Savor a Cup of Satisfying Sumatra Coffee


Savor a Cup of Satisfying Sumatra Coffee
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Savor a Cup of Satisfying Sumatra Coffee

By:  Jerry M Stein

Full of legends and mystery, the history of Sumatra coffees is as mysterious and exciting as a cup of its delicious hot brew can be. First planted by the Dutch in the early 19th Century, these beans are known for producing a coffee that has a unique taste with a variety of subtle flavors. Grown in the highlands of Sumatra, one of the thousands of tiny islands of Indonesia, its coffee beans have unique flavors, which are attributed to the manner in which the beans were processed.

The coffee beans are marketed under the regional names where they were grown. For instance, Sumatra Lintong or Sumatra Mandheling, some of the finest traditional coffees, come from a small region just west of Lake Toba in the district of Lintongnihuta. Small farmers grow coffee on tiny plots of clay soil, scattered over high, rolling plateaus, thick with ferns. This coffee grows without shade and no chemicals are used.

After they are picked, the farmers remove the skins from the coffee cherries. Their backyard methods of accomplishing this task are quite picturesque; using rickety machines made from scrap metal, wood and bicycle parts. Then the beans are stuffed into woven bags to ferment overnight. The following day, the beans are washed by hand to clean off the remaining fruit pulp. Next, they are dried in the farmer’s front yard before going to a middleman’s warehouse, where they undergo more drying. Finally, the beans are loaded on trucks and taken to the coffee exporter at the seaport of Medan, where they are dried for the third and last time.牋牋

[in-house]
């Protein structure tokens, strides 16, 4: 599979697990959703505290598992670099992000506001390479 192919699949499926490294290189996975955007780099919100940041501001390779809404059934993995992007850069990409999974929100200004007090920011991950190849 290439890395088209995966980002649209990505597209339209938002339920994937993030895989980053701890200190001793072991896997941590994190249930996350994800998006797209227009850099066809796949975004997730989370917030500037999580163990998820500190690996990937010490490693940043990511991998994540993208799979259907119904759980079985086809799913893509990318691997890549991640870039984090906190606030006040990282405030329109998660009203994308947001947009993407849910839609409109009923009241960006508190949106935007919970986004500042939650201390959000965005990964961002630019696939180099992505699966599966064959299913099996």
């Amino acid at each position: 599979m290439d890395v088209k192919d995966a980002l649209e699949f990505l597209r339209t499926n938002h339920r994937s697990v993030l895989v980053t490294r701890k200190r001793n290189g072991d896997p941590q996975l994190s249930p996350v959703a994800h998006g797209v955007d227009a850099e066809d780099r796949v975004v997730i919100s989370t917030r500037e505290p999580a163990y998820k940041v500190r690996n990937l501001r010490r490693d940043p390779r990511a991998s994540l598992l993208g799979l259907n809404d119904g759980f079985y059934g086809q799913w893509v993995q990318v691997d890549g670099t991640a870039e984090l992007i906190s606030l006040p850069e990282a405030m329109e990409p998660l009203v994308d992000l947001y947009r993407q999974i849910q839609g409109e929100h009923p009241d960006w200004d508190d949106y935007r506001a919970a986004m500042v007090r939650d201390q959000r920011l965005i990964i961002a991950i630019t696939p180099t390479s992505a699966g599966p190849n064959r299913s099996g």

Beans from the Sumatra Gayo Mountain, the Aceh area, are less well known than the Lintong and Mandheling ones. These coffee beans are grown in a small mountain valley which surrounds Lake Tawar and the town of Takengon. They are grown in the shade and without any chemicals. The processing methods used here vary widely and have an effect upon the flavors. Some beans are processed by small farmers who use the traditional Sumatran method of washing them in the backyard. The coffee brewed from these beans resembles the Lintong and Mandheling coffees and are often sold by Medan exporters in Indonesia.

However, the Aceh beans that you are most likely to encounter in US coffee shops and sales, come from a large mill which uses a meticulous wet method for processing them. It follows international standards and is certified organic by a Dutch agency. These Gayo Mountain Washed beans produce a brew that is similar in flavor to the Lintong/Mandheling.

This mill also processes beans using a semi-dry method in which the outer skin of the coffee cherry is removed, leaving the beans covered with a sticky material. Next, they are sundried. These beans, marketed as Gayo Mountain Unwashed produce an excellent, full-bodied coffee, after roasting.

Experts on coffee say that the unique processing methods, as well as the three steps in drying the beans, have an effect upon the complex flavors of Sumatra coffee. Some coffee enthusiasts view Sumatra as one of the world’s finest, ideal for dark roasting. Since almost all of the beans from Sumatra are produced by small farmers, most are certified Fair Trade as well as Organic. Don’t overlook this excellent coffee when purchasing either ground or whole beans.